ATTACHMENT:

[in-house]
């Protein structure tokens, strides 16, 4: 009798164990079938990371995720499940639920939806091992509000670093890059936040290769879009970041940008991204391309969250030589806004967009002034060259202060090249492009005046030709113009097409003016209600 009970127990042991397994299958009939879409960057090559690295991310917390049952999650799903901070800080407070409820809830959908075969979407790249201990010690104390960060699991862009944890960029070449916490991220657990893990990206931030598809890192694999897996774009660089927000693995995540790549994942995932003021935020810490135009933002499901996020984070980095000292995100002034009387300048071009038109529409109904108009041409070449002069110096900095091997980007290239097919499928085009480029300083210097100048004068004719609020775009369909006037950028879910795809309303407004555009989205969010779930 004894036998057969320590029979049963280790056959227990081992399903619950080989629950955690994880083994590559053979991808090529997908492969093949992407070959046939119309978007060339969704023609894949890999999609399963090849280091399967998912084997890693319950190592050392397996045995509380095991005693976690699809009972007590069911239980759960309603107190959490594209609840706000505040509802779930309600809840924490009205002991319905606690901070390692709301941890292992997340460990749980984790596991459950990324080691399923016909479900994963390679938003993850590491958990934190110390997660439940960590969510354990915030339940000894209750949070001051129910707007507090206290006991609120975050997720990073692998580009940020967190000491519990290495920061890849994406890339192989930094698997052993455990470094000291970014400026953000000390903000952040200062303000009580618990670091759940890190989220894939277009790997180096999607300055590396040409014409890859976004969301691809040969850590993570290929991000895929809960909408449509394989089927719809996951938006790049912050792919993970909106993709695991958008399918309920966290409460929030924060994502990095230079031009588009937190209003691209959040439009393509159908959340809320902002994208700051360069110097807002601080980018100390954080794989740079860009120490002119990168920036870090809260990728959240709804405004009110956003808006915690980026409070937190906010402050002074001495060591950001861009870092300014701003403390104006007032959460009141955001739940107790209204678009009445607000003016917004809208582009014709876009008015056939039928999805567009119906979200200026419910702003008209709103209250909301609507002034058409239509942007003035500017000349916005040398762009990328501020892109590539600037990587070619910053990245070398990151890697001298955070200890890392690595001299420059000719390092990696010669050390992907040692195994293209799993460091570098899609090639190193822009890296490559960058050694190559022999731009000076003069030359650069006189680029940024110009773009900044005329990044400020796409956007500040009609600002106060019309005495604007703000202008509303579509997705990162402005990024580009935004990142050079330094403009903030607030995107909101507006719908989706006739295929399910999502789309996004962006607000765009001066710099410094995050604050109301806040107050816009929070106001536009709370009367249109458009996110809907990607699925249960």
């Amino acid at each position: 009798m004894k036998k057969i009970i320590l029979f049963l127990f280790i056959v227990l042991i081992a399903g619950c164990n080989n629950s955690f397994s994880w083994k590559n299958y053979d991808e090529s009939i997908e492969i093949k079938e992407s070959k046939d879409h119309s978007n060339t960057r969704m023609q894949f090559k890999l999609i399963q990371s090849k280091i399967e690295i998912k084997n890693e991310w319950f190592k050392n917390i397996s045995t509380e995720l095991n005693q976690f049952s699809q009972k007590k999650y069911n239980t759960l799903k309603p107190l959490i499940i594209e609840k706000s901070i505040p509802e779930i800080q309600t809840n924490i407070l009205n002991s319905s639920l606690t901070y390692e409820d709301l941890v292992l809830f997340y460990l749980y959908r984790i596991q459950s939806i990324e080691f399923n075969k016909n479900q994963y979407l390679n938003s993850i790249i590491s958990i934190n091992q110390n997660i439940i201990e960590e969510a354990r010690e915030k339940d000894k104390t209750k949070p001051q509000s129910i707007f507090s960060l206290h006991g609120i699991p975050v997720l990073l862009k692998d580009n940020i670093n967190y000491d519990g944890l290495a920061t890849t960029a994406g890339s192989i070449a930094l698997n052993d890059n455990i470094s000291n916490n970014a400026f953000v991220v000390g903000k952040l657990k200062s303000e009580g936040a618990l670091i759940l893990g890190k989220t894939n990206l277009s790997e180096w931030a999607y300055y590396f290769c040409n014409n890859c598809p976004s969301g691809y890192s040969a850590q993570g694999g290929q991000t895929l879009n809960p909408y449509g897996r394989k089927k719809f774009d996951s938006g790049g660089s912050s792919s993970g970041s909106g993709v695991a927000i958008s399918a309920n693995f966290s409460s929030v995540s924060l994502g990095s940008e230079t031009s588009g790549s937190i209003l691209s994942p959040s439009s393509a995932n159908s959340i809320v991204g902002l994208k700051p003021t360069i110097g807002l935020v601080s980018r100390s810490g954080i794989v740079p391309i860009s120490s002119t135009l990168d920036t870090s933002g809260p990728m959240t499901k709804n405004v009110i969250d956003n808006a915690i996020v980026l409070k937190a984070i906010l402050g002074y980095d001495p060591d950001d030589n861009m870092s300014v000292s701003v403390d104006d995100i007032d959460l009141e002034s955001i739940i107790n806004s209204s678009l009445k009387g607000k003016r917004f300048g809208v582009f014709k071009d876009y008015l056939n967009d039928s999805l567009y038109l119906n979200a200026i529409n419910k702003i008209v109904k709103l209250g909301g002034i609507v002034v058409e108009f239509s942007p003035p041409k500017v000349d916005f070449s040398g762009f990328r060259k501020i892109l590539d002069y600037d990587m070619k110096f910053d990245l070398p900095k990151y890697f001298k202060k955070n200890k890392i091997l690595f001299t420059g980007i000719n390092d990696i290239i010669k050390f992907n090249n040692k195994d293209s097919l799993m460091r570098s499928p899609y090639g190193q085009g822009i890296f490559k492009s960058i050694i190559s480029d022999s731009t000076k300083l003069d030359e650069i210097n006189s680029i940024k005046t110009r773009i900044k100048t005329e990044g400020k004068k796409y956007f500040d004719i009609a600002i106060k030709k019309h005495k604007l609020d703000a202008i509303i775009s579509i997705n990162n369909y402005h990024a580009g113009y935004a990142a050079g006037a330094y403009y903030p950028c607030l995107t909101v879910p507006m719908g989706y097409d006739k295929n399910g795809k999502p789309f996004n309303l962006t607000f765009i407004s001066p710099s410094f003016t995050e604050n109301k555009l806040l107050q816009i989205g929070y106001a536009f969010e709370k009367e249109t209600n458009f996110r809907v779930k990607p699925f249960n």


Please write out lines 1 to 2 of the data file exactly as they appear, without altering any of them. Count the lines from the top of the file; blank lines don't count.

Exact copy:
[in-house]
């Protein structure tokens, strides 16, 4: 009798164990079938990371995720499940639920939806091992509000670093890059936040290769879009970041940008991204391309969250030589806004967009002034060259202060090249492009005046030709113009097409003016209600 009970127990042991397994299958009939879409960057090559690295991310917390049952999650799903901070800080407070409820809830959908075969979407790249201990010690104390960060699991862009944890960029070449916490991220657990893990990206931030598809890192694999897996774009660089927000693995995540790549994942995932003021935020810490135009933002499901996020984070980095000292995100002034009387300048071009038109529409109904108009041409070449002069110096900095091997980007290239097919499928085009480029300083210097100048004068004719609020775009369909006037950028879910795809309303407004555009989205969010779930 004894036998057969320590029979049963280790056959227990081992399903619950080989629950955690994880083994590559053979991808090529997908492969093949992407070959046939119309978007060339969704023609894949890999999609399963090849280091399967998912084997890693319950190592050392397996045995509380095991005693976690699809009972007590069911239980759960309603107190959490594209609840706000505040509802779930309600809840924490009205002991319905606690901070390692709301941890292992997340460990749980984790596991459950990324080691399923016909479900994963390679938003993850590491958990934190110390997660439940960590969510354990915030339940000894209750949070001051129910707007507090206290006991609120975050997720990073692998580009940020967190000491519990290495920061890849994406890339192989930094698997052993455990470094000291970014400026953000000390903000952040200062303000009580618990670091759940890190989220894939277009790997180096999607300055590396040409014409890859976004969301691809040969850590993570290929991000895929809960909408449509394989089927719809996951938006790049912050792919993970909106993709695991958008399918309920966290409460929030924060994502990095230079031009588009937190209003691209959040439009393509159908959340809320902002994208700051360069110097807002601080980018100390954080794989740079860009120490002119990168920036870090809260990728959240709804405004009110956003808006915690980026409070937190906010402050002074001495060591950001861009870092300014701003403390104006007032959460009141955001739940107790209204678009009445607000003016917004809208582009014709876009008015056939039928999805567009119906979200200026419910702003008209709103209250909301609507002034058409239509942007003035500017000349916005040398762009990328501020892109590539600037990587070619910053990245070398990151890697001298955070200890890392690595001299420059000719390092990696010669050390992907040692195994293209799993460091570098899609090639190193822009890296490559960058050694190559022999731009000076003069030359650069006189680029940024110009773009900044005329990044400020796409956007500040009609600002106060019309005495604007703000202008509303579509997705990162402005990024580009935004990142050079330094403009903030607030995107909101507006719908989706006739295929399910999502789309996004962006607000765009001066710099410094995050604050109301806040107050816009929070106001536009709370009367249109458009996110809907990607699925249960």